Six Thanksgivings ago was the first that Gwen Carr spent after her son died in a police chokehold near the Staten Island Ferry. Eric Garner‘s death set off the then-nascent Black Lives Matter movement as viral footage of his final gasps of “I can’t breathe” sent tens of thousands to the streets chanting those words.
“I hope this fight would be over next Thanksgiving,” Carr told Law&Crime in a Zoom interview the day before the 2020 holiday. “I hope I have some closure by next Thanksgiving. But even with all of that, that’s not going to take away from the fact that my son won’t be at the table this Thanksgiving or no Thanksgiving going forward. But it’s just a sense of closure and about the [New York City Police] Department doing the right thing—and being about doing right when these heinous crimes take place.”
WATCH the interview in the player above.
Since Garner’s last breath on July 17, 2014, Carr has seen few but important victories in her various legal battles.
Things got off to a bleak start for Garner’s family later that year on Dec. 4, 2014, when a Staten Island grand jury declined to indict New York City police officer Daniel Pantaleo, despite city medical examiners ruling Garner’s death a homicide. That declination decision galvanized the burgeoning Black Lives Matter movement and presaged Carr’s life in activism.
Retiring from her job as a train operator in 2015, Carr started a life in activism. Her family’s civil lawsuit reached a $5.9 million settlement, but criminal prosecution proved elusive.
“They should stand accountable for their wrongdoings,” Carr said of the officers.
All that came—half a decade later—was a single disciplinary hearing for one of the officers: Pantaleo, who was fired following an administrative trial in 2019.
Attorney General Bill Barr closed the books on the Department of Justice investigation that declined to bring federal civil rights charges that same year, but that did not end Carr’s quest for justice.
Backed by civil rights groups, Carr filed a petition in Manhattan Supreme Court seeking to open a judicial inquiry that would serve as a fact-finding mission for the six-year-old incident—and recently won.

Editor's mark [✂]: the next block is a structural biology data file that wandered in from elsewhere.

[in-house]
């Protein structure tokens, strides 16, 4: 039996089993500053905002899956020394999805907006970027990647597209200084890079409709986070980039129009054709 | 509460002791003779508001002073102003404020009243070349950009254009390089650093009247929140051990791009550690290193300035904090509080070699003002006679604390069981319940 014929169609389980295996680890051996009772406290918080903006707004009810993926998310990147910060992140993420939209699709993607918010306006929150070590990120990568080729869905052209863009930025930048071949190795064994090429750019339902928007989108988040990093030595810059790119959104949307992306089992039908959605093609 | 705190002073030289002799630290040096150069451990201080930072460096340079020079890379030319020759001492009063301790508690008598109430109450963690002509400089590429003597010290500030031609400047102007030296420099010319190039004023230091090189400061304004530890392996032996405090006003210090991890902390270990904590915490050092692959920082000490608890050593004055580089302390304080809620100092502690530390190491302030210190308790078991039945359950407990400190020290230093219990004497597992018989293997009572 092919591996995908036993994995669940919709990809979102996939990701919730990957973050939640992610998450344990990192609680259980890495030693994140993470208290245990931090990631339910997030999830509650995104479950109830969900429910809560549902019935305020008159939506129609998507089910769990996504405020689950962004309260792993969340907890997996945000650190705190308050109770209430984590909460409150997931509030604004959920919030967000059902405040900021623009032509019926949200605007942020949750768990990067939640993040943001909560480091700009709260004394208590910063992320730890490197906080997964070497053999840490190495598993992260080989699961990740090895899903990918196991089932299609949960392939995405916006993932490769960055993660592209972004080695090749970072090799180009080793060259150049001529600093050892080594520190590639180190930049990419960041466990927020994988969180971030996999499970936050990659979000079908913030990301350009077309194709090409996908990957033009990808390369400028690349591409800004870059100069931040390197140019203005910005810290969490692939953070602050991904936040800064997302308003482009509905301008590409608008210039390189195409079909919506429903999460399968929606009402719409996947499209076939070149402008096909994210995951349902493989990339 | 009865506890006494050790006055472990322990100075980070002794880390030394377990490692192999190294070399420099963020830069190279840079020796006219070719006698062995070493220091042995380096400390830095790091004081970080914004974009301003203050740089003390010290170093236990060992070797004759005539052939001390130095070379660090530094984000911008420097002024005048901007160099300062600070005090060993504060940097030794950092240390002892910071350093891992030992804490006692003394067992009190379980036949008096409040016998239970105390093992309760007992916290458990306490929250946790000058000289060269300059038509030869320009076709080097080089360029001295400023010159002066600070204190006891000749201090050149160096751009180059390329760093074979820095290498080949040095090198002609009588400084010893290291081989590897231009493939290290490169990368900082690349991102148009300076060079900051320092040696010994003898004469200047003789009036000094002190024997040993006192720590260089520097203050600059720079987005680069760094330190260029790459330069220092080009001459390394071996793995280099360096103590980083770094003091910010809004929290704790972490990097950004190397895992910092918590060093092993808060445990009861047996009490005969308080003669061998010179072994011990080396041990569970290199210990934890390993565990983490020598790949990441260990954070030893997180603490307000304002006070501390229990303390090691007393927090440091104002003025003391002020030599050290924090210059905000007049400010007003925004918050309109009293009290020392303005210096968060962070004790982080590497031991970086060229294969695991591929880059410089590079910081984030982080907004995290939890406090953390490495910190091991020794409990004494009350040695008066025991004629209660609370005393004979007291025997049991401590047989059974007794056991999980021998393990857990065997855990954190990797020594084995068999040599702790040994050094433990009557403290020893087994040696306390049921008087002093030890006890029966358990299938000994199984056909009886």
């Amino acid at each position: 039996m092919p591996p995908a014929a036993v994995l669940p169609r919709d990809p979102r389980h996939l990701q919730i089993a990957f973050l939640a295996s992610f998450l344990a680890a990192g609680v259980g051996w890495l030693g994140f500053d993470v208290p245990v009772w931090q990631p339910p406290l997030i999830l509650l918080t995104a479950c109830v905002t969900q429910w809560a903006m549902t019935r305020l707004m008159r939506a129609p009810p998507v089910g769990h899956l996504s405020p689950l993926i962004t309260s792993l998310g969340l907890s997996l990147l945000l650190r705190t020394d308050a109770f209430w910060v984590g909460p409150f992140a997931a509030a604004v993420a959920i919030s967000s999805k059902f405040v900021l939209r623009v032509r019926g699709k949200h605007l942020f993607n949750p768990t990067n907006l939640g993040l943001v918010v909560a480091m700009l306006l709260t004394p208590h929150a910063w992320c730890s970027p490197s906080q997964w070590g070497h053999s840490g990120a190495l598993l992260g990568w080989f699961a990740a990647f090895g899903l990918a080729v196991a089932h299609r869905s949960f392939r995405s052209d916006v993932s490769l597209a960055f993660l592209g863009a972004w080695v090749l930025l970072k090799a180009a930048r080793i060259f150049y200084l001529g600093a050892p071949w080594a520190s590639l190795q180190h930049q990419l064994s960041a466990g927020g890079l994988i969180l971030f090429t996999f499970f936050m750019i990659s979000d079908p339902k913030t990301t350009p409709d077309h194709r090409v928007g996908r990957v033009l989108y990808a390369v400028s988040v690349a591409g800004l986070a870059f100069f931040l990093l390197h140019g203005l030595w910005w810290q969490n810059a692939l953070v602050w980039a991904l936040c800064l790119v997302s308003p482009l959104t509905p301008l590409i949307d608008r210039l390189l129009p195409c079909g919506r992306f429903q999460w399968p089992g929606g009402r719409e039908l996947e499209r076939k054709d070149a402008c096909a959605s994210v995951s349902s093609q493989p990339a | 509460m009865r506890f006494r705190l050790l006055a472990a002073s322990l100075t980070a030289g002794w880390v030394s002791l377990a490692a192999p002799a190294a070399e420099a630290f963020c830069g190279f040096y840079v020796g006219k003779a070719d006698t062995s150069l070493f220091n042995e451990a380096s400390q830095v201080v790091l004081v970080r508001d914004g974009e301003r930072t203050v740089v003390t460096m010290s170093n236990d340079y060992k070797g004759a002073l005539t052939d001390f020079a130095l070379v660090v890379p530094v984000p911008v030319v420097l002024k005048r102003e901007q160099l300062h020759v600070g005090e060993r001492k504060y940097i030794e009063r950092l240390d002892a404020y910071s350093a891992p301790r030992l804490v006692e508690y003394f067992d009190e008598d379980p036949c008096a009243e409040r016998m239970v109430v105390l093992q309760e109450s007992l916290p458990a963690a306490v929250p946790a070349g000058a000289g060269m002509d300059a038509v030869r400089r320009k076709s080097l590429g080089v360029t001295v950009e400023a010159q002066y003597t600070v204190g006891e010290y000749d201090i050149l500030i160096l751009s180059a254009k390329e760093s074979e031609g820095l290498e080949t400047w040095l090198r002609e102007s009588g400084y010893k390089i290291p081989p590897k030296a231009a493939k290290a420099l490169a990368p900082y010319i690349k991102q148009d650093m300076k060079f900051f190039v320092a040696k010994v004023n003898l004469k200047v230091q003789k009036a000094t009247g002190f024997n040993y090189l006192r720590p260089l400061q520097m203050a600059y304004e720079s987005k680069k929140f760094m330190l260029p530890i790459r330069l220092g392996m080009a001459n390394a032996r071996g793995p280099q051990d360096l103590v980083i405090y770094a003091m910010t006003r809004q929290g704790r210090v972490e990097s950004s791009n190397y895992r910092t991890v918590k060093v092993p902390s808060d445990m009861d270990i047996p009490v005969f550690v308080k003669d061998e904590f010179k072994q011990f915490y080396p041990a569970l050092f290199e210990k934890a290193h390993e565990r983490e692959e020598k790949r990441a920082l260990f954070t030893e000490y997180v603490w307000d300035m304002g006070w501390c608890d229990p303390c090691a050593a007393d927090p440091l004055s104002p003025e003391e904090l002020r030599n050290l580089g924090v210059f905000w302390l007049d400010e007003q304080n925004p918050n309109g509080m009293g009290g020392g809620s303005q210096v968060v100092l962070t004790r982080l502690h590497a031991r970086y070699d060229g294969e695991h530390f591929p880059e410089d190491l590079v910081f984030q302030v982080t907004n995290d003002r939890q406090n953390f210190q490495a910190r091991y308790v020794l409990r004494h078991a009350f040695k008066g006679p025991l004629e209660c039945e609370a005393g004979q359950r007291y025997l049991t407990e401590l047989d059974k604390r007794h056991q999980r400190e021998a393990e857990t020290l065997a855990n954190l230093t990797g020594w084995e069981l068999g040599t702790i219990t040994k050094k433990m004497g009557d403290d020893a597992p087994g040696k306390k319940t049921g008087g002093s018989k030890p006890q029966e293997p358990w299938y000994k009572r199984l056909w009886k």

“There is no area of local government where public accountability is more necessary than policing, especially when police conduct results in the loss of life,” the Garner family’s attorney, Gideon Oliver, wrote in a 25-page petition in August 2019.
“Yet, there has been scant information released by the city about Mr. Garner’s death,” the petition states. “For example, the city has not even identified all of the NYPD officers present at the scene. Further, the public has been made aware of only one disciplinary proceeding: Daniel Pantaleo, the officer whose chokehold led to Mr. Garner’s death, had a semi-public administrative hearing that failed to address several unanswered questions and, indeed, raised even more questions.”
That effort turned a corner with Justice Joan Madden’s ruling moving the inquiry forward.
“Although the arrest and death of Eric Garner has received considerable attention in the press over the past six years, many facts relating to his arrest and death, and the investigations and any disciplinary actions taken in response to his death, have not been disclosed to the public or to the family of Mr. Garner,” Madden wrote in the ruling advancing the inquiry.
With the city vowing to appeal, the judge-ordered inquiry has been in limbo, and Carr’s counsel returned to court recently seeking an order to begin discovery.
New York City Mayor Bill de Blasio’s administration requested a stay of the order.
“I felt a little bit victorious because the administration was going to just say, ‘Oh, it’s all said and done,'” Carr said, rejecting their premature sense of victory. “I was going to still fight, fight tooth and nail to make sure that I uncover every stone that I could to try to get those other officers to stand accountable for their wrongdoings that day. So, I felt good because it could have gotten thrown out at that point, but it didn’t. So, we know that there is validity in what I’m doing.”
Carr wants the mayor’s top officials and police officers to testify about their decisions on the witness stand.
“It took five years to fire one police officer,” Carr said. “It was a step in the right direction but not enough. We need more. We need the other officers who was involved in my son’s death that day to stand to count.”
The slow arc of justice and many setbacks have not discouraged Carr, who sees victory in her longtime fight.
“I just feel confident because if I’ve come this far and I’ve won a few of the battles,” she said. “I’m confident that I’m going to win the war.”
[image via screen capture/Law&Crime]
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